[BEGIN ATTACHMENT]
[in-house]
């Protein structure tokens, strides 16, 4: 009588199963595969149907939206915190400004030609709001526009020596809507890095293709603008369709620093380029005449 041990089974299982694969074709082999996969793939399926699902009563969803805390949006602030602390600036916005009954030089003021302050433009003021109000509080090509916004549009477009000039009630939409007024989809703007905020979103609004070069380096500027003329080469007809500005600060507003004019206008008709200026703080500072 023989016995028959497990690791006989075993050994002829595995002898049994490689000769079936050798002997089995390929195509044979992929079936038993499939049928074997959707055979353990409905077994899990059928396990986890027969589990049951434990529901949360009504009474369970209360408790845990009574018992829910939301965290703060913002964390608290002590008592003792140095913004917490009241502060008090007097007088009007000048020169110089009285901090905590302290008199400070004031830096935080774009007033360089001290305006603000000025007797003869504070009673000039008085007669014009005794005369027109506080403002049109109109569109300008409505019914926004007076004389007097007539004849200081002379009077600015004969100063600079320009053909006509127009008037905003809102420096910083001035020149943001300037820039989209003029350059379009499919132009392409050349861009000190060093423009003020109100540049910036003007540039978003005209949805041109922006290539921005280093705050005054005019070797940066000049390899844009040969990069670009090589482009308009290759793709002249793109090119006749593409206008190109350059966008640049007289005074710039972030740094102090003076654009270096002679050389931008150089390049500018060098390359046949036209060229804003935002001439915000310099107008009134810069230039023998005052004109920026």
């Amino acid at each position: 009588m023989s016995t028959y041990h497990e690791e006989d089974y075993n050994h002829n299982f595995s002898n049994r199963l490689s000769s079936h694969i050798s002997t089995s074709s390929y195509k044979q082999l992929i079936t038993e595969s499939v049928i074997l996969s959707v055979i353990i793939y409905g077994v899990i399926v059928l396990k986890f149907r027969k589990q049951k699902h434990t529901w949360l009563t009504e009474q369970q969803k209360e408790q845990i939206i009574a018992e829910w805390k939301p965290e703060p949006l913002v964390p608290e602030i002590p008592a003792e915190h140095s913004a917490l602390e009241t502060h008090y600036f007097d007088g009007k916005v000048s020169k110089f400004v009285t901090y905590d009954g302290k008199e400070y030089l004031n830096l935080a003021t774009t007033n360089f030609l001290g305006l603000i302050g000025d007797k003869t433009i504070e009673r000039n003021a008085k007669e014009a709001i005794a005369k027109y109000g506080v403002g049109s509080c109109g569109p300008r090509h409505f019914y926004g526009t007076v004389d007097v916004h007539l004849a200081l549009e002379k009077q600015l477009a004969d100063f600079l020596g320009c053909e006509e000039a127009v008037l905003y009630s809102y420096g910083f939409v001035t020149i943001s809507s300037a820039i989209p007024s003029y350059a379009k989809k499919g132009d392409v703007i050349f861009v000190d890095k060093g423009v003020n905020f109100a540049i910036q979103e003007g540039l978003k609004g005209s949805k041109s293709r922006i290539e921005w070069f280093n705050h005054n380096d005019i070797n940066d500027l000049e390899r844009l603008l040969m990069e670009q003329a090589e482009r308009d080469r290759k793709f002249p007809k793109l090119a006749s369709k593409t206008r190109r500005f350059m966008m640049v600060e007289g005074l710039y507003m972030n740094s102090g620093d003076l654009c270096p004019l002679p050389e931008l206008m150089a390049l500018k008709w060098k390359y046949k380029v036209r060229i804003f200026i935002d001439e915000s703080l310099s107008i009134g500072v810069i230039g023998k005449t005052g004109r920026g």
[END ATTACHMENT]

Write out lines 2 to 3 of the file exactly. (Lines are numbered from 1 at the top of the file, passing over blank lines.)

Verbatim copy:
């Protein structure tokens, strides 16, 4: 009588199963595969149907939206915190400004030609709001526009020596809507890095293709603008369709620093380029005449 041990089974299982694969074709082999996969793939399926699902009563969803805390949006602030602390600036916005009954030089003021302050433009003021109000509080090509916004549009477009000039009630939409007024989809703007905020979103609004070069380096500027003329080469007809500005600060507003004019206008008709200026703080500072 023989016995028959497990690791006989075993050994002829595995002898049994490689000769079936050798002997089995390929195509044979992929079936038993499939049928074997959707055979353990409905077994899990059928396990986890027969589990049951434990529901949360009504009474369970209360408790845990009574018992829910939301965290703060913002964390608290002590008592003792140095913004917490009241502060008090007097007088009007000048020169110089009285901090905590302290008199400070004031830096935080774009007033360089001290305006603000000025007797003869504070009673000039008085007669014009005794005369027109506080403002049109109109569109300008409505019914926004007076004389007097007539004849200081002379009077600015004969100063600079320009053909006509127009008037905003809102420096910083001035020149943001300037820039989209003029350059379009499919132009392409050349861009000190060093423009003020109100540049910036003007540039978003005209949805041109922006290539921005280093705050005054005019070797940066000049390899844009040969990069670009090589482009308009290759793709002249793109090119006749593409206008190109350059966008640049007289005074710039972030740094102090003076654009270096002679050389931008150089390049500018060098390359046949036209060229804003935002001439915000310099107008009134810069230039023998005052004109920026």
């Amino acid at each position: 009588m023989s016995t028959y041990h497990e690791e006989d089974y075993n050994h002829n299982f595995s002898n049994r199963l490689s000769s079936h694969i050798s002997t089995s074709s390929y195509k044979q082999l992929i079936t038993e595969s499939v049928i074997l996969s959707v055979i353990i793939y409905g077994v899990i399926v059928l396990k986890f149907r027969k589990q049951k699902h434990t529901w949360l009563t009504e009474q369970q969803k209360e408790q845990i939206i009574a018992e829910w805390k939301p965290e703060p949006l913002v964390p608290e602030i002590p008592a003792e915190h140095s913004a917490l602390e009241t502060h008090y600036f007097d007088g009007k916005v000048s020169k110089f400004v009285t901090y905590d009954g302290k008199e400070y030089l004031n830096l935080a003021t774009t007033n360089f030609l001290g305006l603000i302050g000025d007797k003869t433009i504070e009673r000039n003021a008085k007669e014009a709001i005794a005369k027109y109000g506080v403002g049109s509080c109109g569109p300008r090509h409505f019914y926004g526009t007076v004389d007097v916004h007539l004849a200081l549009e002379k009077q600015l477009a004969d100063f600079l020596g320009c053909e006509e000039a127009v008037l905003y009630s809102y420096g910083f939409v001035t020149i943001s809507s300037a820039i989209p007024s003029y350059a379009k989809k499919g132009d392409v703007i050349f861009v000190d890095k060093g423009v003020n905020f109100a540049i910036q979103e003007g540039l978003k609004g005209s949805k041109s293709r922006i290539e921005w070069f280093n705050h005054n380096d005019i070797n940066d500027l000049e390899r844009l603008l040969m990069e670009q003329a090589e482009r308009d080469r290759k793709f002249p007809k793109l090119a006749s369709k593409t206008r190109r500005f350059m966008m640049v600060e007289g005074l710039y507003m972030n740094s102090g620093d003076l654009c270096p004019l002679p050389e931008l206008m150089a390049l500018k008709w060098k390359y046949k380029v036209r060229i804003f200026i935002d001439e915000s703080l310099s107008i009134g500072v810069i230039g023998k005449t005052g004109r920026g």